Content Strategy for the Web Book Review

Move over Oprah! We’re kicking off 2010 by starting the CDG Book Club. Every month or so, we’ll be reading a book about the web industry and posting our raves, rants, and other unsolicited opinions.

At least a few times a year, I like to rip myself away from screen time and consult a good ol’ fashioned book about the web industry—specifically about content, web writing, and usability. Unfortunately, a lot of the books I’ve picked up are not all that great. They’re either fairly simplistic guides geared toward web newbies or highly academic exercises that are not only a slog to get through, but have precious few practical takeaways.

There are, of course, a few notable exceptions—books that I not only recommend to fellow web professionals and clients—but that I find myself referring to again and again. Don’t Make Me Think by Steve Krug is one; Gerry McGovern’s Killer Web Content
is another. And now I’ve found another gem that I’m going to rely on for years to come—Content Strategy for the Web. This book is absolutely a must for anyone who is involved in conceptualizing, creating, producing, and managing online content. Insightful, practical, and fun to read, Halvorson’s book had me striking my forehead I-could’ve-had-a-V-8-style more times than I can count. Nearly everything Halvorson says should be self-evident to content professionals, yet she presents it in a way that’s completely revelatory.

I could go on about the book’s merit’s at length, but for the sake of brevity, let me paraphrase some of my favorite takeaways from Halvorson:

Start thinking about content on day 1

Content is the meat of a website, yet too often, it’s gets attention only near the end of the project, after technical and design issues have been hammered out. Halvorson spells out convincingly why that’s a grave mistake. (Note: At CDG, we always start projects with a content discovery phase; still, Halvorson gave me some great ideas on how to make this process even more effective.)

Strive for less content, not more

I want to send the author a virtual bear hug for this insight. You don’t have to be a web professional to know that there’s a heck of a lot of unnecessary content online. Halvorson notes that a site with less content is more cost effective, easier to manage, and more user-friendly.

Always ask “why”

This is especially important in the age of social media. It’s not enough reason to start a company blog of a YouTube channel “just because.” Anytime someone recommends new content for the site, you should ask how it will benefit your user and/or your business.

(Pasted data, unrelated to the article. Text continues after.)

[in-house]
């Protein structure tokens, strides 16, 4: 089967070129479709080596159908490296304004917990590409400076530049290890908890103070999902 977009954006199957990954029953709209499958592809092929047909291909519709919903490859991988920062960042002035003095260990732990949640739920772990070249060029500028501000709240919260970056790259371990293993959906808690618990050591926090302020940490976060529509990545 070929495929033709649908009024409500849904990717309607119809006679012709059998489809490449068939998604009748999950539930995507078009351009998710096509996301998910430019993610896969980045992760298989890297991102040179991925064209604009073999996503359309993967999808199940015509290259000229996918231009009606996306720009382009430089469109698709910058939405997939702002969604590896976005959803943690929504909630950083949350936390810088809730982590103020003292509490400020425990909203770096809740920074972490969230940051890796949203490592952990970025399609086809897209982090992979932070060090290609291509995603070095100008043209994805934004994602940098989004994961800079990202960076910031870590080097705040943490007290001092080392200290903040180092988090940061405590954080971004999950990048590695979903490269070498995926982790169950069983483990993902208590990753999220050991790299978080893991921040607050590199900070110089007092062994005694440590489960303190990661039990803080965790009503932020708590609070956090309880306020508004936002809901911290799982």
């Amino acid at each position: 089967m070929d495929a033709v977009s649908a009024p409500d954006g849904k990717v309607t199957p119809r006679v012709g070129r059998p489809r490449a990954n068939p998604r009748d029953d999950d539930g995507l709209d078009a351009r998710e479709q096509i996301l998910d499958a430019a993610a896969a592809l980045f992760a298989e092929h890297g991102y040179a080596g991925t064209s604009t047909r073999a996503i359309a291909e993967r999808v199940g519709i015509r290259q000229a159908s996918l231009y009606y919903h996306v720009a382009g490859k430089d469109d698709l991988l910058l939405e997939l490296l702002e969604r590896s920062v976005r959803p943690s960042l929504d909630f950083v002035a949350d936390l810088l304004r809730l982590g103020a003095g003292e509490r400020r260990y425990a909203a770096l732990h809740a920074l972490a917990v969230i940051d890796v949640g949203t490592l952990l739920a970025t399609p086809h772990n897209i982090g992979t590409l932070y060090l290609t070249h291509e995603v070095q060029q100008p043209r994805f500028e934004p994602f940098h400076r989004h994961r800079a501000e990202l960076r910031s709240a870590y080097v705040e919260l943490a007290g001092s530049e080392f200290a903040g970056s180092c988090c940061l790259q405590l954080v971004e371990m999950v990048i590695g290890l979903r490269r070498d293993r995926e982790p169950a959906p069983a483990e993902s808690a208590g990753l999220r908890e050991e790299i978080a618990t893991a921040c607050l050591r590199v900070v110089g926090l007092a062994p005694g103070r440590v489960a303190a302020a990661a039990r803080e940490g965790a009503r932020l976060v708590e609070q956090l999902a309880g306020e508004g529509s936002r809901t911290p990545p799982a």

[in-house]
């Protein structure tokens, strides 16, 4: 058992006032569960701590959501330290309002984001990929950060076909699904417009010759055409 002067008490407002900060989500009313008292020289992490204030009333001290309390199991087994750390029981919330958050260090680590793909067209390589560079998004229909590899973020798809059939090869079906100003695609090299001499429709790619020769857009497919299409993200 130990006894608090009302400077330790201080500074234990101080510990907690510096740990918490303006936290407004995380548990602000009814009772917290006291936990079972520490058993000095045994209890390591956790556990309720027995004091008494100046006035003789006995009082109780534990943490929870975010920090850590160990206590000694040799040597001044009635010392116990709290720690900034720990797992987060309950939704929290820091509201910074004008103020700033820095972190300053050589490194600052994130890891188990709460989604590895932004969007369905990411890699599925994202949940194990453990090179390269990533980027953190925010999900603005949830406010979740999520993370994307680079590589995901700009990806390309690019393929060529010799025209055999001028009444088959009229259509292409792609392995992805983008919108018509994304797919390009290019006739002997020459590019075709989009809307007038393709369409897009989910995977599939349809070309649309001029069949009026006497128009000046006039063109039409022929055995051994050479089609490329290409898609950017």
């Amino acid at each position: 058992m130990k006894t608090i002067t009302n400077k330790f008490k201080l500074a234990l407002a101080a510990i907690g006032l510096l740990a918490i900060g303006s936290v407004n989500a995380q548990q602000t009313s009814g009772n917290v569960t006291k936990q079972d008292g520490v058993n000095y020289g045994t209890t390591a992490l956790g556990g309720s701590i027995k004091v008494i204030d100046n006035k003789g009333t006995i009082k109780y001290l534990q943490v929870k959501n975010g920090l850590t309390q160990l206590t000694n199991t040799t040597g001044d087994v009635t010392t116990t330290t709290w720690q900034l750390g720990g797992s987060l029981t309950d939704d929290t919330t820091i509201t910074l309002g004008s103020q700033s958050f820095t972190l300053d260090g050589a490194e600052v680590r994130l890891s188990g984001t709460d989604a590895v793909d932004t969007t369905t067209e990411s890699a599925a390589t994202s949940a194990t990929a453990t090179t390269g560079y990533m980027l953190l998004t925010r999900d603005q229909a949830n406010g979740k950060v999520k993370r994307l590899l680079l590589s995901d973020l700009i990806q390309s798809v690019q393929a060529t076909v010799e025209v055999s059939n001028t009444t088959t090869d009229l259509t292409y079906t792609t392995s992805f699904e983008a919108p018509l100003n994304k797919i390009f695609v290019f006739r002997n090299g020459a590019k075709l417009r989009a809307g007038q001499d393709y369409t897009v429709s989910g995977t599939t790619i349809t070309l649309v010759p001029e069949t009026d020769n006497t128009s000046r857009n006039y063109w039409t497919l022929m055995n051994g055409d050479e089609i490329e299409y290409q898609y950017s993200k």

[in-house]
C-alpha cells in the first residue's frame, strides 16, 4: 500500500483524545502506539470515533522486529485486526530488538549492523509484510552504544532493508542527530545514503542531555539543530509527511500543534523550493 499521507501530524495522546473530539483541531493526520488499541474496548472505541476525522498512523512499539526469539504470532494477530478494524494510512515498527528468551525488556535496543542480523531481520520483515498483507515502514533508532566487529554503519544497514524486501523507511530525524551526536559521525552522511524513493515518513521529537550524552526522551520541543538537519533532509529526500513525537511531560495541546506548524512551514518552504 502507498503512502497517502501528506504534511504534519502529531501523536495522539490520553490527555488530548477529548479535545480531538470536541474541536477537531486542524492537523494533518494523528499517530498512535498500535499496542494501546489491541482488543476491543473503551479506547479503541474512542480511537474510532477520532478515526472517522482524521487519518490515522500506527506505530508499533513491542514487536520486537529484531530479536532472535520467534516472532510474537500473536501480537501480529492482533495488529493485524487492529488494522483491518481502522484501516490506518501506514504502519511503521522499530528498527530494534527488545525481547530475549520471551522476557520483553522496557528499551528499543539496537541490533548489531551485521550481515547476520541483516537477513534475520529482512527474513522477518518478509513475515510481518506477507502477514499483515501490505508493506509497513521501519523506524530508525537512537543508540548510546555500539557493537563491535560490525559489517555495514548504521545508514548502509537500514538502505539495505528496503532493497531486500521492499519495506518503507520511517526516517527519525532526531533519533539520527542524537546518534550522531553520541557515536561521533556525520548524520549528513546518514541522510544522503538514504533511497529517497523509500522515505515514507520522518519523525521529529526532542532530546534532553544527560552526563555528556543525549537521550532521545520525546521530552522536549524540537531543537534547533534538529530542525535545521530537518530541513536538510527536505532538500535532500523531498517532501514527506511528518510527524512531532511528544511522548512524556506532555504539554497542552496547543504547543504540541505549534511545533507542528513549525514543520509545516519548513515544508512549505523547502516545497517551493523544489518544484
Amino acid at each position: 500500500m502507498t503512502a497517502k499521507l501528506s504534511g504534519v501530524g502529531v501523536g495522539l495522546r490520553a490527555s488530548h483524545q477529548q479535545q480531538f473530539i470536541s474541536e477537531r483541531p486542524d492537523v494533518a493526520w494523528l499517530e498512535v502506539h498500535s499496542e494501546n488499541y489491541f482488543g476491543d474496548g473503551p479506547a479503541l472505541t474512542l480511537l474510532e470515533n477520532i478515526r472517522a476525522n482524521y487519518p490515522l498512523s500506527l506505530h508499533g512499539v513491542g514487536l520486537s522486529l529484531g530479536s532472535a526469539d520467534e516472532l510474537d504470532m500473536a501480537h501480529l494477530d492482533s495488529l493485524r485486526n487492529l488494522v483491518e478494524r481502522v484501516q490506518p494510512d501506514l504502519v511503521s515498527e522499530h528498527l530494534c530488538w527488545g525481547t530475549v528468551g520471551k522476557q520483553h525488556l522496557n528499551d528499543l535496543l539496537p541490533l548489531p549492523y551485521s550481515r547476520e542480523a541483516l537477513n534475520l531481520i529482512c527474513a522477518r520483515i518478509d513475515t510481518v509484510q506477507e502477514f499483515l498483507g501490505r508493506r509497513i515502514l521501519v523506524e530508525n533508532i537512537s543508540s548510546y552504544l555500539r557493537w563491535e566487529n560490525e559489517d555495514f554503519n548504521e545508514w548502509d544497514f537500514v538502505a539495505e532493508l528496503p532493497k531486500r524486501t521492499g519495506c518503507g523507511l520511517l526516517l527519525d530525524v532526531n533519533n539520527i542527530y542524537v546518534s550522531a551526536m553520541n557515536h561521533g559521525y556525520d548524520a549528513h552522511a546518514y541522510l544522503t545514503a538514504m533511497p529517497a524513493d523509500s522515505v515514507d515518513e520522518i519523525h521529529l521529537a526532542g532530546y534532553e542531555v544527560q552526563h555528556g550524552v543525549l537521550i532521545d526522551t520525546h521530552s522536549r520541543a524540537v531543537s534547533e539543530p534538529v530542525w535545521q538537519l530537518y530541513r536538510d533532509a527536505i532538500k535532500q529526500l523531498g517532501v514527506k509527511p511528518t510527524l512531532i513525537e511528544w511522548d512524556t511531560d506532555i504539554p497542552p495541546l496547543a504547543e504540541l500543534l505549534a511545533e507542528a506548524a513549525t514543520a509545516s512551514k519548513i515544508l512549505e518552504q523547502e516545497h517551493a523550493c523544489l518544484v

Be realistic

Following on the last point, you always need to remain cognizant of your project’s purpose and scope. When you’re fortunate enough to work with innovative people, you get lots of great blue-sky ideas that aren’t always manageable within your constraints. Don’t discourage creative thinking, but be realistic about what’s possible. (If you have a really fantastic idea, think about a Phase 2 project.)

Wireframes ain’t gonna cut it

Most web agencies, including CDG, use wireframes to communicate the layout and components on a page. Wireframes work a bit like the blueprint of a house—they communicate the framework of site page templates to the design and technical teams. But just as a blueprint doesn’t tell you what color to paint and how to arrange your furniture, a wireframe doesn’t tell you much about content. Halvorson recommends creating “page tables” to specify what belongs on each and every page of a site. The format she suggests is both manageable and thorough. (See p 96 for a sample page table.)

Plan for what happens to content after launch

Again—obvious, right? But you’d be surprised by how many organizations aren’t concerned about how they’re going to manage and maintain the site. Halvorson’s chapter on Maintenance offers guidance on how to incorporate this vital step into a content strategy

Content strategy is not copywriting

If there is one point that I personally wish I could get across to every client, this would be it. Content is too often used as a synonym for copy, and it’s simply not. Content also includes graphics, video, audio, metadata, and more. Similarly, content strategy addresses far more than the copywriting process. (In fact, copywriting should only begin after the content strategy has been researched, articulated, and approved.) In Halvorson’s definition, content strategy involves, among other things: branding, editorial strategy, web writing, SEO, metadata strategy, content management strategy, and content channel distribution strategy. Whew!

Sounds like a lot to take on, no? Yet upon finishing Content Strategy for the Web, I felt incredibly energized and inspired. Without sounding too corny, I really do feel like Halvorson has given me some fantastic tools to think differently about what I do every day, and—more important—to do it better!
What’s on your 2010 reading list?

Next Month’s book club selection: Rocket Surgery Made Easy: The Do-It-Yourself Guide to Finding and Fixing Usability Problems by Steve Krug

Scroll To Top